Worship at the sacred Jerusalem Temple had become corrupt, with seemingly little hope for reform. A group of devoted Jews removed themselves from the mainstream and began a monastic life in the Judean desert.
Their studies of the Old Testament Scriptures led them to believe that God’s judgment upon Jerusalem was imminent and that the anointed one would return to restore the nation of Israel and purify their worship.
Anticipating this moment, the Essenes retreated into the Qumran desert to await the return of their Messiah. This community, which began in the third century B.C., devoted their days to the study and copying of sacred Scripture as well as theological and sectarian works.
As tensions between the Jews and Romans increased, the community hid their valuable scrolls in caves along the Dead Sea to protect them from the invading armies. Their hope was that one day the scrolls would be retrieved and restored to the nation of Israel.
In A.D. 70, the Roman general Titus invaded Israel and destroyed the city of Jerusalem along with its treasured Temple.
It is at this time that the Qumran community was overrun and occupied by the Roman army. The scrolls remained hidden for the next two thousand years.
In 1947, a Bedouin shepherd named Muhammad (Ahmed el-Dhib) was searching for his lost goat and came upon a small opening of a cave. Thinking that his goat may have fallen into the cave, he threw rocks into the opening.
Instead of hearing a startled goat, he heard the shattering of clay pottery. Lowering himself into the cave, he discovered several sealed jars.
He opened them hoping to find treasure. To his disappointment, he found them to contain leather scrolls. He collected seven of the best scrolls and left the other fragments scattered on the ground.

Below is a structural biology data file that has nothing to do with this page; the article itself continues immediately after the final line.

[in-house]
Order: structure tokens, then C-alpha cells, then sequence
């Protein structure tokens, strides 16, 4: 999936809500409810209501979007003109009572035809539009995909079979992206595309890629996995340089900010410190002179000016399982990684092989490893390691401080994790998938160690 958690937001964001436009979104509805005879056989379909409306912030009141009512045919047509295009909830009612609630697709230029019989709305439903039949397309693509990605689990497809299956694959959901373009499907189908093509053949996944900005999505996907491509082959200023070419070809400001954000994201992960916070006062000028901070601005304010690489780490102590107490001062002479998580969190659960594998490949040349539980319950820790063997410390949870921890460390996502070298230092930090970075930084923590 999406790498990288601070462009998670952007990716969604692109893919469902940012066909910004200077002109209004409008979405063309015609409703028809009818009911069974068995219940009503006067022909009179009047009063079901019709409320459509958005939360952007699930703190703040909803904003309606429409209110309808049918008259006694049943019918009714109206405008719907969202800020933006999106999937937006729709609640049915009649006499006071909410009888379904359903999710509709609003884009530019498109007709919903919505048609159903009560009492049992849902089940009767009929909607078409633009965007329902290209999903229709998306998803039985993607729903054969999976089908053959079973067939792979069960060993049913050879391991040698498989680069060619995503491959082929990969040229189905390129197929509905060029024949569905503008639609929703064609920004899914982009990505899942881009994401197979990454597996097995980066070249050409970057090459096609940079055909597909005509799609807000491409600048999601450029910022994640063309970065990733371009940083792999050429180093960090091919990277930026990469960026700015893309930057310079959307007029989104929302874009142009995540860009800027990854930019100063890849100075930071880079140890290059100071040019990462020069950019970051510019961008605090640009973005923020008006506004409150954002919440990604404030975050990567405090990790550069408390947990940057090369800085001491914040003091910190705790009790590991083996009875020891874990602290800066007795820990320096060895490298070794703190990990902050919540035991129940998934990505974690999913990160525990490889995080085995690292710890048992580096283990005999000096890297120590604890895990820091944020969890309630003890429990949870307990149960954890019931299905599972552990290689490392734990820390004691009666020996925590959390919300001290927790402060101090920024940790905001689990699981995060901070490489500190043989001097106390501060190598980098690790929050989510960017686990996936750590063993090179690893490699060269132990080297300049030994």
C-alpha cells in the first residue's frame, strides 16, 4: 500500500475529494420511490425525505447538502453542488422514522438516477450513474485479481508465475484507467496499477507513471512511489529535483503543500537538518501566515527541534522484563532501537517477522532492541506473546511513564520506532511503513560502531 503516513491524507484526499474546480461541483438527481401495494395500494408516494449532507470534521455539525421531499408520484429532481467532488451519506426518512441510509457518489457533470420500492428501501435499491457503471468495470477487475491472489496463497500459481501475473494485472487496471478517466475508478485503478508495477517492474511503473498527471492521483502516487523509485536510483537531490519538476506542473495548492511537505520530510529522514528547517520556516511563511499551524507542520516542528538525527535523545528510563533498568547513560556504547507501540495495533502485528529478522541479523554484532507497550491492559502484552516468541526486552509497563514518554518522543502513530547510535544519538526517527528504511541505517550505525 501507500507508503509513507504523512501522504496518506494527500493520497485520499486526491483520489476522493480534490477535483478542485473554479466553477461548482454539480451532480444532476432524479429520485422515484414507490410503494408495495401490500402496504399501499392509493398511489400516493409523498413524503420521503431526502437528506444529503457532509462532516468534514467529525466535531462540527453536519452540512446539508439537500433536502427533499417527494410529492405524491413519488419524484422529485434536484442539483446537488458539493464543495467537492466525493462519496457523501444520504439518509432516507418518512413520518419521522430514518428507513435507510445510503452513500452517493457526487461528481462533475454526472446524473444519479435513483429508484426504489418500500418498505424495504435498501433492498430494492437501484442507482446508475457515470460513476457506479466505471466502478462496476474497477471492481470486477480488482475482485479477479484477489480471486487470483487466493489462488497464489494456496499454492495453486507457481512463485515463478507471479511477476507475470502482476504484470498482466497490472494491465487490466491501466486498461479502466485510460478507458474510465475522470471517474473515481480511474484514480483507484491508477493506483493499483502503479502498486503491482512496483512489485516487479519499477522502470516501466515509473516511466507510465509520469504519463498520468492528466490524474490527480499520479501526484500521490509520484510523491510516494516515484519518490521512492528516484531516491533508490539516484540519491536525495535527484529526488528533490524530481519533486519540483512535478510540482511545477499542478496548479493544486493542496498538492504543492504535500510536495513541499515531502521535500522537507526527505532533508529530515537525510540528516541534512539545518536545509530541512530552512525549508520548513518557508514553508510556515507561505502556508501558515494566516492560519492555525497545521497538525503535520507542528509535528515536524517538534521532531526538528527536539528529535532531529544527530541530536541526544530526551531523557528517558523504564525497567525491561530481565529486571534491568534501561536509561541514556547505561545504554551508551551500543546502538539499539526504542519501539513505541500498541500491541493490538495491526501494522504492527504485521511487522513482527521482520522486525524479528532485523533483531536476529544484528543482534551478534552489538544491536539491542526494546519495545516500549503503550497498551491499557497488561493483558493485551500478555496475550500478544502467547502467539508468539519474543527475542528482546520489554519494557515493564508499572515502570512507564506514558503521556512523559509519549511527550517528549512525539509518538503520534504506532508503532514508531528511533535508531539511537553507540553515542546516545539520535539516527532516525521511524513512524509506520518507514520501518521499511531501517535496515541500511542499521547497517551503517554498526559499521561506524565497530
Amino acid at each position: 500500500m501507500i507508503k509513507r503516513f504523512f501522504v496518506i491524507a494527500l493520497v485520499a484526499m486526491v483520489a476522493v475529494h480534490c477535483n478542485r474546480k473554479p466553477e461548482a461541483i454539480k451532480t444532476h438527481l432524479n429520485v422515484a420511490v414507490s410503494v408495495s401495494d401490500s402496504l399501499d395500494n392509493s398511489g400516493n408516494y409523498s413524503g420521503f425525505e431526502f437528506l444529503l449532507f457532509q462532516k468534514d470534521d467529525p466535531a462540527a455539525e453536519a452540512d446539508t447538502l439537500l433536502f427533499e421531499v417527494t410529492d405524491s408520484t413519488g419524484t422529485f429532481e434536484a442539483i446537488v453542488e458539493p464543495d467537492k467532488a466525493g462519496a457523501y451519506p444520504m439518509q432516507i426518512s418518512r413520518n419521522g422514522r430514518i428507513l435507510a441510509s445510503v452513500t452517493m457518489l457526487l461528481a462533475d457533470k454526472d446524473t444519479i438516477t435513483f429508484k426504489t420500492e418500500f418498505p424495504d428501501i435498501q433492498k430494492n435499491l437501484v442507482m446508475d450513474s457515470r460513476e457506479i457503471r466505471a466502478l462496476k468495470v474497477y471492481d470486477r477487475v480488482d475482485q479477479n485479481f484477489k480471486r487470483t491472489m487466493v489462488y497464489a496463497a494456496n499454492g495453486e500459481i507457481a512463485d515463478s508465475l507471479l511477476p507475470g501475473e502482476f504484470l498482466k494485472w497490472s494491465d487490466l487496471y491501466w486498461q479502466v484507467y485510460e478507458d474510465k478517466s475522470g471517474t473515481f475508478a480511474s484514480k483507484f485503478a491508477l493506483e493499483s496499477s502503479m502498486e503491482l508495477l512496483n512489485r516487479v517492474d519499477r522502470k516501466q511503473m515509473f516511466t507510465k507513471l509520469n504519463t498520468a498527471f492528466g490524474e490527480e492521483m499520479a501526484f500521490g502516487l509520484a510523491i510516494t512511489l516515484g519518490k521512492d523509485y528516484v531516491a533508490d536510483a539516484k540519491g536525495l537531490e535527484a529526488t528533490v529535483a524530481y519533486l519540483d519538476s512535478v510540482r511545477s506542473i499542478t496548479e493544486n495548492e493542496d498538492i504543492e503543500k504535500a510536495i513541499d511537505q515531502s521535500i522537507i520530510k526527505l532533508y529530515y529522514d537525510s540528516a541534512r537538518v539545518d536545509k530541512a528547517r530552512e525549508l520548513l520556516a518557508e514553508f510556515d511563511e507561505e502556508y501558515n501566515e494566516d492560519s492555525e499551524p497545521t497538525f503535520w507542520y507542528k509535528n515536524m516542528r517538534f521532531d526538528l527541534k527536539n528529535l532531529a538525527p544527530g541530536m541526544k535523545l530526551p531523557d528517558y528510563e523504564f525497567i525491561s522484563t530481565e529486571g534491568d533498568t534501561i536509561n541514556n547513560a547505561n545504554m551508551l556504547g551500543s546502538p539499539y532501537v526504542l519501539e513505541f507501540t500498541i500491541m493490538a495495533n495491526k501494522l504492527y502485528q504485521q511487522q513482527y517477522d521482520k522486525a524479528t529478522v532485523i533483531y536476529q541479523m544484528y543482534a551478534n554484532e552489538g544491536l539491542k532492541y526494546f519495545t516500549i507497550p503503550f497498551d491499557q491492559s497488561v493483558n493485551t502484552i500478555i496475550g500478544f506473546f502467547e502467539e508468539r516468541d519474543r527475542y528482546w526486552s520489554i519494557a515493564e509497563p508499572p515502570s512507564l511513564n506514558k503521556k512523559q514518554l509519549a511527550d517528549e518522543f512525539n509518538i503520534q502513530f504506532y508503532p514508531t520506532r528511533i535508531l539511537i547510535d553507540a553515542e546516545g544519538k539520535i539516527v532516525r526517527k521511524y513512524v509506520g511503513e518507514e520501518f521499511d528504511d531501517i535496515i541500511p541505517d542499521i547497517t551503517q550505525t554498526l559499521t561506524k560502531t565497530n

Muhammad eventually brought some of the scrolls to a cobbler and antiquities dealer in Bethlehem named Khando. Khando, thinking the scrolls were written in Syriac, brought them to a Syrian Orthodox Archbishop named Mar (Athanasius) Samuel.
Mar Samuel recognized that the scrolls were written in Hebrew and suspected they may be very ancient and valuable. He eventually had the scrolls examined by John Trevor at the American School of Oriental Research (ASOR).
After the initial discovery, archaeologists searched other nearby caves between 1952 and 1956. They found ten other caves that contained thousands of ancient documents as well.
One of the greatest treasures of ancient manuscripts had been discovered: the Dead Sea Scrolls. Scholars were anxious to confirm that these Dead Sea Scrolls were the most ancient of all Old Testament manuscripts in the Hebrew language.
Three types of dating tools were used: tools from archaeology, from the study of ancient languages, called paleography and orthography, and the carbon-14 dating method.
Each can derive accurate results. When all the methods arrive at the same conclusion, there is an increased reliability in the dating. Archaeologists studied the pottery, coins, graves, and garments at Khirbet Qumran, where the Essenes lived.
They arrived at a date ranging from the second century B.C. to the first century A.D. Paleographers studied the style of writing and arrived at dates raging from the third century B.C. to the first century A.D.
Scientists, using the radiocarbon dating method, dated the scrolls to range from the fourth century B.C. to the first century A.D. Since all the methods came to a similar conclusion, scholars are very confident in their assigned date for the texts.